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THE BIOGRAPHICAL DICTIONARY OF IOWA

University of Iowa Press Digital Editions
Griffin, Edna Mae Williams
(October 23, 1909–February 8, 2000)

–civil rights activist—was dubbed by the Iowa State Civil Rights Commission as "the Rosa Parks of Iowa" for her leadership in the movement to end segregation in Des Moines in the late 1940s. Although Griffin is best remembered for leading a legal and political battle against the Katz Drug Store after she and two friends were denied service at a lunch counter on July 7, 1948, her entire life was committed to advocating for human rights: from protesting against Mussolini's invasion of Ethiopia while a student at Fisk University in the early 1930s to joining a march against nuclear weapons development in the 1980s.

    Edna Williams was born in Kentucky in 1909, grew up on a New Hampshire farm, and attended prestigious Fisk University in the 1930s. While at Fisk, the leading predominantly black university of the time, Williams met her future husband, Stanley Griffin. The Griffins moved to Des Moines in 1947 when Stanley was accepted as a student at Still College of Osteopathy and Surgery (now Des Moines University–Osteopathic Medical Center). Stanley Griffin would be one of the first black physicians in Iowa, and his successful practice afforded Edna the opportunity to commit her time and resources to raising the Griffins' three children and getting involved in social and political causes.

    Dismayed both at the second-class citizenship accorded to African Americans in Des Moines and the evident apathy of the black community in Des Moines toward such treatment, Griffin became an active member of a small but committed group of activists in Des Moines, joining the Iowa Progressive Party in 1948 and supporting Henry A. Wallace, himself an Iowan, in his presidential bid.

    On a sweltering July day in 1948 Griffin, along with fellow Progressive Party members Leonard Hudson and John Bibbs (as well as her infant daughter Phyllis), entered Katz Drug Store and attempted to order ice cream, but were told by the management, "We don't serve coloreds here."That rebuke inspired Griffin to lead a movement to force Katz to obey state law and treat all patrons equally. Griffin employed a variety of tactics: she led boycotts outside the store, formed a Committee to End Jim Crow at Katz, organized sit-ins, and printed up handbills for distribution to would-be Katz customers. In addition, Griffin, as well as Bibbs and Hudson, filed civil suits against Katz and testified in a criminal case brought by the state of Iowa against the drugstore.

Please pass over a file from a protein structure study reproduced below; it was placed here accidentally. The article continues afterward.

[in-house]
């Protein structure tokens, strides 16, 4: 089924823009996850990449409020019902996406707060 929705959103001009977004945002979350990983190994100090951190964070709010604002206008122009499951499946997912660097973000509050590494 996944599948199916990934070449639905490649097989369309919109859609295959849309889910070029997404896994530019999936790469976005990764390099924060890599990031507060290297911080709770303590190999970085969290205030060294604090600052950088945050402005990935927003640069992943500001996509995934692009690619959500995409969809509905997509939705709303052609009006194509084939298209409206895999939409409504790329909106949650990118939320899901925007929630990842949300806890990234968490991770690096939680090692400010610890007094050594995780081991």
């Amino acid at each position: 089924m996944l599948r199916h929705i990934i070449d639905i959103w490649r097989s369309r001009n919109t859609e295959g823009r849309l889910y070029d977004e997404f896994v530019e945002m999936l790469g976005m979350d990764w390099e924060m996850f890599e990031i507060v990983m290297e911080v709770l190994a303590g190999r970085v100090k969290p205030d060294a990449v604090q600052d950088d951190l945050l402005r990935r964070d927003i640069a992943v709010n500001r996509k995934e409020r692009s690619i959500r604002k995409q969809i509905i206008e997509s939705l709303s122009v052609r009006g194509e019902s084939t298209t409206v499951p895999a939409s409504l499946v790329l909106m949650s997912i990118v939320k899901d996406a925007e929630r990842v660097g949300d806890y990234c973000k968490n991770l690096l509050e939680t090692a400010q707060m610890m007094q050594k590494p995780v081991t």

Ultimately, the struggle ended in a legal victory for Griffin and Katz's agreement to cease denying service to black patrons. Griffin's first major activist effort in Iowa led to the virtual elimination of discrimination against African Americans in public accommodations in Des Moines. Yet Griffin's commitment to social justice permeated her life's work. After the victory against Katz, Griffin continued the fight for civil and human rights. Most notably, she participated in the national civil rights movement by founding and serving as the first president of the Des Moines chapter of the Congress of Racial Equality (CORE). Among her first efforts in that capacity was to organize a day of mourning in September 1963 for the four Birmingham children killed in a church bombing by white supremacists. Two thousand protestors marched from Ames to the statehouse in Des Moines in a walk of "penitence and mourning."Griffin also fought to persuade lawmakers to support civil rights legislation and sought to persuade local authorities to address the problem of police brutality.

    Griffin's legacy was rich: she was a regular contributor to the Iowa Bystander (Iowa's statewide African American newspaper), organized a group of Iowans to attend the March on Washington in 1963, spoke out against housing discrimination, and was an ardent advocate for early childhood education.

    In recognition of her efforts on behalf of the dispossessed, Griffin was elected to the Iowa Women's Hall of Fame in 1998. Soon afterward, the state of Iowa placed a plaque commemorating her efforts on the corner of Seventh and Locust in Des Moines, location of the former Katz Drug Store. Nearby is the Edna Griffin Building. Most recently, a new bridge over I-235 in Des Moines was named the "Edna Griffin Bridge" in her honor.

    Edna Griffin died in Des Moines in February 2000, but her struggles for civil rights continue to benefit all Iowans and all Americans.
Sources The Edna Griffin Papers are held in the Iowa Women's Archives, University of Iowa Libraries, Iowa City. The record of the legal proceedings in the Katz Drug Store case are in "State of Iowa vs. M. C. Katz: Appellant's Abstract of Record," Articles and Abstracts 241 Iowa 20, June 1949, University of Iowa Law Library, Iowa City. See also Bill Silag et al., eds., Outside In: African-American History in Iowa, 1838–2000 (2001).
Contributor: Noah Lawrence

Cite as: Lawrence, Noah. "Griffin, Edna Mae Williams" The Biographical Dictionary of Iowa. University of Iowa Press, 2009. Web. 15 September 2014